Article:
Hydrangea Quercifolia originated from the Southern states of the USA as opposed to the common mop-head Hydrangeas, which originally stem from Japan. This in itself makes for a completely different plant or shrub, ideally suited to all the gardens in the cooler, temperate regions. A lax, almost cascading growth habit and large, bold, deeply lobed leaves set Hydrangea Quercifolia completely apart from most of its more common relatives.
In summer the bushes are covered in conical flower heads comprised of creamy-white fertile and sterile florets. These last well into the autumn with the sterile flowers becoming pink with age. The foliage turns a rich bronze-red to purple in autumn adding to the value of this superb garden plant. The flowers last well in water if picked when fully mature and are admirable additions to the summer and autumn vase.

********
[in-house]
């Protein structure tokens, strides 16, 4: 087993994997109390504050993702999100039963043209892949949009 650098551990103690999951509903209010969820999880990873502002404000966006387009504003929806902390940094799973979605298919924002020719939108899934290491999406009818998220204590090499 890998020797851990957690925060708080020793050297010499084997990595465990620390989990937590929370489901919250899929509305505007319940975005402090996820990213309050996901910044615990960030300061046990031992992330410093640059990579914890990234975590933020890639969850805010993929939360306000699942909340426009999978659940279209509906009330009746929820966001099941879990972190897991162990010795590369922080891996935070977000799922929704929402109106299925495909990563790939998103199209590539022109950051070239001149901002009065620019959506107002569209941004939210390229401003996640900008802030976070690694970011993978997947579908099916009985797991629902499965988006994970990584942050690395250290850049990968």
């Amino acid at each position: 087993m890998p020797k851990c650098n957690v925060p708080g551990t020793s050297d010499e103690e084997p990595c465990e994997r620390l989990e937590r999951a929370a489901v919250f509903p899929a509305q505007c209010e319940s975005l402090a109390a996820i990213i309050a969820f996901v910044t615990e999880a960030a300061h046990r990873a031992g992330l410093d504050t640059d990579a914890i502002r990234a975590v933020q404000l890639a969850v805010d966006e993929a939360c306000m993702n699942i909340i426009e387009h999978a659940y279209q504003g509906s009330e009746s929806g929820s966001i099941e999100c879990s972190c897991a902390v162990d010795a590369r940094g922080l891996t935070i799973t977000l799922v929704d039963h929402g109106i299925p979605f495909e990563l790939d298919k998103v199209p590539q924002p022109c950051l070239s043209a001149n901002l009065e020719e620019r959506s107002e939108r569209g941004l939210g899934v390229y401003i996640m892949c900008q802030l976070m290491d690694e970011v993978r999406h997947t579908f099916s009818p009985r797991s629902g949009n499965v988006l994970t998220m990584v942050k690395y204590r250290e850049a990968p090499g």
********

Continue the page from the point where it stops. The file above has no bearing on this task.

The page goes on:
Plant Hydrangea Quercifolia in dappled shade in rich, loamy soils with plenty of compost. Water generously from early spring, through to summer to ensure that the flowers form and develop properly. A thick mulch of well-rotted leaf mould or pine needles around the root zone reduces the water requirements substantially.
Regular applications (every 6 weeks) of a balanced garden fertiliser (such as 3:1:5 slow release N) promotes vigorous, healthy growth and ensures top quality blooms. Dead or spent flower heads must be removed to keep the bushes looking neat and tidy. Large or overgrown plants can be pruned back hard in early spring to rejuvenate the shrubs, although this will definitely result in fewer flowers in the first season after pruning.